Serious movies can provide as much escapism as your typical action flick. I felt that on Friday, February 4, 2011 at the Detroit Film Theatre as I watched the German film Vision.
This interpretation of the life of the 12th century religious figure Hildegard von Bingen seemed like the perfect movie for a cold, winter-driven night when many people were happy just to escape the snowy weather that had descended on the Detroit area in the past week.
I sat towards the back of the main floor of the DFT auditorium, and the ceiling that also supported the balcony helped to frame this serious study of the committed, solitary religious life with a special intimacy and gravity.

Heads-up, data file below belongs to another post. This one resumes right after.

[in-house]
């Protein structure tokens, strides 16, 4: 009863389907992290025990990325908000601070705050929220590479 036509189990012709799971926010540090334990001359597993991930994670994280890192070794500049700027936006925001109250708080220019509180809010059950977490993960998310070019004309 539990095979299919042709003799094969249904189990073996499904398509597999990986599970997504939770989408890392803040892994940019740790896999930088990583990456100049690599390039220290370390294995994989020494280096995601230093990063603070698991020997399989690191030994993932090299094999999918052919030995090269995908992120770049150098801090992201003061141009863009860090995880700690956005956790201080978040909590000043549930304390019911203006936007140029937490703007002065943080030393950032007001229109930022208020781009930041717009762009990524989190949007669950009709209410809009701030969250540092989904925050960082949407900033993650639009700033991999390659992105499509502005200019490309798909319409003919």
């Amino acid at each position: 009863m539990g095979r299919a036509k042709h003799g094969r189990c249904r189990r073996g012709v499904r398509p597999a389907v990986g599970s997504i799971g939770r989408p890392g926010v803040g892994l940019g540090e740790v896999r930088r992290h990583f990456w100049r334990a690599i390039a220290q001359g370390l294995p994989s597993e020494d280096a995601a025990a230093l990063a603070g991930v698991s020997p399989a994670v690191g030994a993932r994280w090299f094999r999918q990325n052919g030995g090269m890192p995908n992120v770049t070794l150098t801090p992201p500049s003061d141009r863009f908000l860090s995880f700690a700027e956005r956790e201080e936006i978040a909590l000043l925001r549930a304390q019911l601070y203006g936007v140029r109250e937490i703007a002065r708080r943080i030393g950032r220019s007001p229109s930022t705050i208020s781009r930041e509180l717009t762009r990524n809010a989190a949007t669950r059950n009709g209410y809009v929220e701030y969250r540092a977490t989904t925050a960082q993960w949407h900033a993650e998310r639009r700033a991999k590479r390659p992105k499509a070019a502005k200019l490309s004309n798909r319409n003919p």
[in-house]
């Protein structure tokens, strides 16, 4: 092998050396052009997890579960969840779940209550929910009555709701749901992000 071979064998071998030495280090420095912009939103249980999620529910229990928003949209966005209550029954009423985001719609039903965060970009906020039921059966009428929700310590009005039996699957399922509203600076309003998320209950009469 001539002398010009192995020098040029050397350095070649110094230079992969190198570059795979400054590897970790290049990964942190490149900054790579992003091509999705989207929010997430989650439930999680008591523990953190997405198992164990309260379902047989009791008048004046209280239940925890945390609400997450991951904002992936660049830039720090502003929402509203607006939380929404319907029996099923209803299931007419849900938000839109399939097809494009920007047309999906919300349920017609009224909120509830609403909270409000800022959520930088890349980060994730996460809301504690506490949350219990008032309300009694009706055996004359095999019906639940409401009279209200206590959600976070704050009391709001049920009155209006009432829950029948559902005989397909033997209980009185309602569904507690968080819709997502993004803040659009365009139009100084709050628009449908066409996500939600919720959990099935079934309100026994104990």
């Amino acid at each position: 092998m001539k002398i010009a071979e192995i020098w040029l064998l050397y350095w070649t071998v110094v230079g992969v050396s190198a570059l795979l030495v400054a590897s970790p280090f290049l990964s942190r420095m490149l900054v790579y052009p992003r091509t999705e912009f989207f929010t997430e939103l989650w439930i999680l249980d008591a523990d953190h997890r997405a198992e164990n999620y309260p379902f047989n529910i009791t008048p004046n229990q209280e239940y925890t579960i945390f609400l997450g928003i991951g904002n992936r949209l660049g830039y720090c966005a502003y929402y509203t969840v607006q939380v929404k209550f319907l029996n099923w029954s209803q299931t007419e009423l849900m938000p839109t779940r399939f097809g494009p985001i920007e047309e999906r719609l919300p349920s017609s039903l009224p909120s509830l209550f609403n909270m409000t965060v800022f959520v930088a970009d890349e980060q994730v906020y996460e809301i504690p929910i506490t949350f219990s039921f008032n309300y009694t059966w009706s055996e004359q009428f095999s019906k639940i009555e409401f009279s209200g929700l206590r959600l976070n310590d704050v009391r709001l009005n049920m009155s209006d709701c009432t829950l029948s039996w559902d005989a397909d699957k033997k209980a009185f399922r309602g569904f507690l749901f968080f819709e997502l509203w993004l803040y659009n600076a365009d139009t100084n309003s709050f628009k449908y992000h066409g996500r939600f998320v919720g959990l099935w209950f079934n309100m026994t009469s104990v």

I had wondered how deliberately paced (well, slow) this movie might be. But the deep tones of the painter-like photography, the peaceful echoes of the soundtrack, and the compelling dedication of the lead actress Barbara Sukowa helped engage me through the final credits.
As I watched Vision, I thought of the DFT’s showing of another powerful, sober study of ancient religious life last spring, Day of Wrath, which I write about elsewhere in this blog. It was another example of a second film “being in the room” as I watched a movie, with a synergistic effect that helped me understand both films better.
Vision is one of many meditative films on the DFT’s Winter 2011 program, which runs through May 1. These movies include Poetry on March 18-27, Le Quattro Volte (The Four Times) on April 15-24, Wings of Desire on April 16, and Uncle Boonmee Who Can Recall His Past Lives on April 29-May 1.
Copyright © 2011 by Robert Hollberg Smith, Jr.